San Francisco Giants Spring Training Profile: Buster Posey

By Jacob Kornhauser
Buster Posey
Ed Szczepanski – USA Today Sports

As is the case with most players who have a breakout season or two, San Francisco Giants catcher Buster Posey has a ton of expectations to live up to. In 2013, he didn’t quite live up to them. Now, for a normal player, Posey’s 15 home runs, 72 RBI and .294 average would constitute a very solid season. However, for Posey it was a little disappointing.

Now the attention shifts to 2014. Can Posey continue to produce at an elite level like he’s shown that he can or is he just a slightly above average player? He does play catcher, which is a premium position in the league, so that automatically makes him a little more valuable. That alone doesn’t make him elite, though. This year could really signify the path that Posey’s career will continue on.

Thus far in his career, Posey has had two very solid seasons, one slightly above average season and one season that was cut short due to a broken leg. The argument here isn’t that Posey doesn’t excel at getting hits. He has hit at least .294 in his three full big leagues seasons.

This argument starts to seem similar to the Minnesota Twins catcher-turned-first baseman Joe Mauer. In 2009, Mauer hit 28 home runs which made people think that he could be an elite power hitter in the major leagues. However, the most home runs that Mauer has hit in any other season besides 2009 is 13. Additionally, Mauer has never driven in 100 runs in any single season over the course of his career.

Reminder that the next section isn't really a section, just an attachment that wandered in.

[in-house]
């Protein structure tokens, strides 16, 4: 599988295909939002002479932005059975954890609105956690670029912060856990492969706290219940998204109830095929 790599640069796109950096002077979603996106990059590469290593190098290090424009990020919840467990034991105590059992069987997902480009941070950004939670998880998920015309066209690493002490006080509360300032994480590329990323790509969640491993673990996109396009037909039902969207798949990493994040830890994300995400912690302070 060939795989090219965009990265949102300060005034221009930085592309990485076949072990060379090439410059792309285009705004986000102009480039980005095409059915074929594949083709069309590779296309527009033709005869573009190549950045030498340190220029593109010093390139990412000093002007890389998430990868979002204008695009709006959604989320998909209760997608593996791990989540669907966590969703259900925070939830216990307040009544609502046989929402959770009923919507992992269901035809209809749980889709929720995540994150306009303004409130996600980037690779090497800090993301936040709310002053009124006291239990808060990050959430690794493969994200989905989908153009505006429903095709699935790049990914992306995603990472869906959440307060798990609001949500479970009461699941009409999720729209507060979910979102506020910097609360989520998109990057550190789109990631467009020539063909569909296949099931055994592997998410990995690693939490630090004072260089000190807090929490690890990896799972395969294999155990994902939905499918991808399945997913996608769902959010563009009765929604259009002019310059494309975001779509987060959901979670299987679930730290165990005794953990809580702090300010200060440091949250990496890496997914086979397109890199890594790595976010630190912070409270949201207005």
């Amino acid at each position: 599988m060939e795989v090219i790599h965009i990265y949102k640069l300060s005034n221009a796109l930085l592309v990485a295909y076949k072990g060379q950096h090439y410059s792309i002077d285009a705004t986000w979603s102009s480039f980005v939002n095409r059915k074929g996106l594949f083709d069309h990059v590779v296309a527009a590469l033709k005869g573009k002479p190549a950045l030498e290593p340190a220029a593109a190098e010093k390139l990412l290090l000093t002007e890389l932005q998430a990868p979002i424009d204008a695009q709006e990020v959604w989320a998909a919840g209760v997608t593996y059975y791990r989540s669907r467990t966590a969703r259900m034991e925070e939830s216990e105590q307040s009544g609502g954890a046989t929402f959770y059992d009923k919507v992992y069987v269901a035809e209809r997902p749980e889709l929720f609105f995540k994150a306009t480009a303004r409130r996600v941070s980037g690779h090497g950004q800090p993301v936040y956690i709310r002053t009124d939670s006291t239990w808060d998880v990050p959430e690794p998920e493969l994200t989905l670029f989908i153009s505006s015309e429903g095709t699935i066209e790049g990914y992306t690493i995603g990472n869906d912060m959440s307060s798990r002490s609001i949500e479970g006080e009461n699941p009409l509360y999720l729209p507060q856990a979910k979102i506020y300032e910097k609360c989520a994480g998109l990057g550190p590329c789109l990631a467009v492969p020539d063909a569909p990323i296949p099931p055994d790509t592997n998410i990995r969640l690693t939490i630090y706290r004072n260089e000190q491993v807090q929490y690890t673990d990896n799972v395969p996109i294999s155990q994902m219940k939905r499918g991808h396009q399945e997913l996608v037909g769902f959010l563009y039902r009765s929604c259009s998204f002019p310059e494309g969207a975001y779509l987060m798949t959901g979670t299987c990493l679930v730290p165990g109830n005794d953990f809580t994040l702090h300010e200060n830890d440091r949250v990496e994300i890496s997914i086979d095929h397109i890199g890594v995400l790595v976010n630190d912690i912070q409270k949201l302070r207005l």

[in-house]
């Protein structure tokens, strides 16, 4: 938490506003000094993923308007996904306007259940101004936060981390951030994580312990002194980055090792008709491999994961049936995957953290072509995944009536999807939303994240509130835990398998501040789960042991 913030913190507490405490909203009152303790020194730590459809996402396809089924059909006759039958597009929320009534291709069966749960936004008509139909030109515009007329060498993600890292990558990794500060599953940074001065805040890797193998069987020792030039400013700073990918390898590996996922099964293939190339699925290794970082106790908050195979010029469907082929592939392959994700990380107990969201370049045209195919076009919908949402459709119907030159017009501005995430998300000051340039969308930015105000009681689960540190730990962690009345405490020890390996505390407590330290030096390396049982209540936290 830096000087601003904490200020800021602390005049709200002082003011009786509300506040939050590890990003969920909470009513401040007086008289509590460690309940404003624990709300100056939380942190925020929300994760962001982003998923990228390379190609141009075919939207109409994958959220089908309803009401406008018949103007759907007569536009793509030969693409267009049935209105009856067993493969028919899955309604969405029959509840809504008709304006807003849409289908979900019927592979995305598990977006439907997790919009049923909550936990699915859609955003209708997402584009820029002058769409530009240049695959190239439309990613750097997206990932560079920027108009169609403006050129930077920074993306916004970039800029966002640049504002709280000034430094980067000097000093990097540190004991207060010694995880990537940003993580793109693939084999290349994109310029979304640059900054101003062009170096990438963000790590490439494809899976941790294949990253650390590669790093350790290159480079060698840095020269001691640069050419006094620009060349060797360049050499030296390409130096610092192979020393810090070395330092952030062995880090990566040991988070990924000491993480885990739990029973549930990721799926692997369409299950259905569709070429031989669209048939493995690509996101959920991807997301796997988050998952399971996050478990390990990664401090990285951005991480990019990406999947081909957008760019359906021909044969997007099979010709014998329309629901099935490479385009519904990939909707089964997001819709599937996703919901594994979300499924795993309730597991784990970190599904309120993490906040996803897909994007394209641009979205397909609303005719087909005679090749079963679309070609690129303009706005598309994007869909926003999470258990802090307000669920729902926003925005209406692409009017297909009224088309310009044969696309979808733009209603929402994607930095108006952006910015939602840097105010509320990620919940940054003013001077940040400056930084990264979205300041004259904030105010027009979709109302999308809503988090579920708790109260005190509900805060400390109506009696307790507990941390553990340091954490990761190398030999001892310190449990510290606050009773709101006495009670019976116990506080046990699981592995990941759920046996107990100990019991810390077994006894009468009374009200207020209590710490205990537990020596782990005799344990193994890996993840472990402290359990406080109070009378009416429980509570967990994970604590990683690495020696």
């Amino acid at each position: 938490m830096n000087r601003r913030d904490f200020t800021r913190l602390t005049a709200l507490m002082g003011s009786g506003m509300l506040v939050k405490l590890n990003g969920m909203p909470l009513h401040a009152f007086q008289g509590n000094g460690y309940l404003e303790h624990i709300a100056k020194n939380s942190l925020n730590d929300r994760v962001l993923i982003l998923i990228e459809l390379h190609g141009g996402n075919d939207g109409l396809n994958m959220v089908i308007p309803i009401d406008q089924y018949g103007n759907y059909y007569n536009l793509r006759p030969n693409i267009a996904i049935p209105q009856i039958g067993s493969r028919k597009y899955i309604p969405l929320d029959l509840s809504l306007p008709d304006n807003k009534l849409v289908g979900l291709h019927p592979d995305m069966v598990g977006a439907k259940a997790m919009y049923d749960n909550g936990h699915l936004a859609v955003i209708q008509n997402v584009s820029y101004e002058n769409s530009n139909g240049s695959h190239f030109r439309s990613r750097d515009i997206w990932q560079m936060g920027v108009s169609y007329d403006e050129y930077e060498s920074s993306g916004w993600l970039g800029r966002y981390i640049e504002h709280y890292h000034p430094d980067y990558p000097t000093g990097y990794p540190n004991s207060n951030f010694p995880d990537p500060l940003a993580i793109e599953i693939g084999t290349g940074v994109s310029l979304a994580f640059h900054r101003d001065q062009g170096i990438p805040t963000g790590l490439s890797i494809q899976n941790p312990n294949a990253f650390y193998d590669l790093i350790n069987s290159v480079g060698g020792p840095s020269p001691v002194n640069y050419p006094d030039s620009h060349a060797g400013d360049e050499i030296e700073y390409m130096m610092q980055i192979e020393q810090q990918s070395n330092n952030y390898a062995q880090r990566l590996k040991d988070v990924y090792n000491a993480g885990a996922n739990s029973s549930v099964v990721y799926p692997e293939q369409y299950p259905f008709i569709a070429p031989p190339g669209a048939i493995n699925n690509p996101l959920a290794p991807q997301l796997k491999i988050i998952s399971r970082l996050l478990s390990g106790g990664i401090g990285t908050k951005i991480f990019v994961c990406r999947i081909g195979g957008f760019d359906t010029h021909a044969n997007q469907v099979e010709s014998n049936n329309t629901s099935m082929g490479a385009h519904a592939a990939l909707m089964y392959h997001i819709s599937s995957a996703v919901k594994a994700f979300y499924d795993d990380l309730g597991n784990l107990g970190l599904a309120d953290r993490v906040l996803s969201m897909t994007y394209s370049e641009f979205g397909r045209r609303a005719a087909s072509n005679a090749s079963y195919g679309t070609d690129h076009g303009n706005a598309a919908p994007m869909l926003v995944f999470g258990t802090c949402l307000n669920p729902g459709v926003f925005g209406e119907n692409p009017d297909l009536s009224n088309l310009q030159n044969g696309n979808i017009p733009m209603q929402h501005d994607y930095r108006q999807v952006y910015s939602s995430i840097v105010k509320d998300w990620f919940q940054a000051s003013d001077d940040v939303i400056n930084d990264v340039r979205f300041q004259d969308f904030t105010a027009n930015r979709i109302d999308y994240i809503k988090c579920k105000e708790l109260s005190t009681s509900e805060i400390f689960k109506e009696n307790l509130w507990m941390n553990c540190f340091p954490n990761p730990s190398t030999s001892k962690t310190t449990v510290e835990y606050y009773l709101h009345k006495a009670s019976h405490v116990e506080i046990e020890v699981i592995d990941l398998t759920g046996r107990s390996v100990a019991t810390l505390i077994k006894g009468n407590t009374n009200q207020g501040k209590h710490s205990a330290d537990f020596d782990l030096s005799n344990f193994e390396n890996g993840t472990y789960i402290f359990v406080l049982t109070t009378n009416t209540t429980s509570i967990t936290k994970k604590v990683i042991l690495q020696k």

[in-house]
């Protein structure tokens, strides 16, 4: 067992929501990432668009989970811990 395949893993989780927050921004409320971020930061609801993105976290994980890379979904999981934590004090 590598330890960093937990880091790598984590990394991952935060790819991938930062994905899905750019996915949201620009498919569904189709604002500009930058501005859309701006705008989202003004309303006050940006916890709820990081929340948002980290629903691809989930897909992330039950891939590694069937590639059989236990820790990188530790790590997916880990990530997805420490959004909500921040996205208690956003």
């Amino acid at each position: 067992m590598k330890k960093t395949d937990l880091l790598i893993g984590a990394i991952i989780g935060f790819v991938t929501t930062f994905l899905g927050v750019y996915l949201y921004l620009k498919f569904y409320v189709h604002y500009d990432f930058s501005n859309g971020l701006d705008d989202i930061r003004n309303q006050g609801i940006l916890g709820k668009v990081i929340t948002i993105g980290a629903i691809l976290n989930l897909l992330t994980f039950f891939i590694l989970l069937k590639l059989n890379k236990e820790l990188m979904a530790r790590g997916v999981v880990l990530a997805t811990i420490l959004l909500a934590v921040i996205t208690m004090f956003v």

While it’s become clear that he’s not an elite power threat, Mauer still usually hits for a ridiculous average albeit usually while hitting singles and doubles. What it comes down to is that Mauer is essentially a very good singles and doubles hitter. This year will be a test on whether Posey is the same type of player or if he can display power as well.

This upcoming season isn’t a make-or-break year for Posey, but it could certainly be indicative of where his career is going. Could he be headed towards being a very good hitter that mostly just knocks base hits like Mauer or can he combine that with power like Ivan Rodriguez did back in the day? Only time will tell the answer to that question and preparation for the answer begins this spring.

Jacob Kornhauser is a baseball writer for Add him on Facebook, follow him on Twitter or add him to your Google+ network. 

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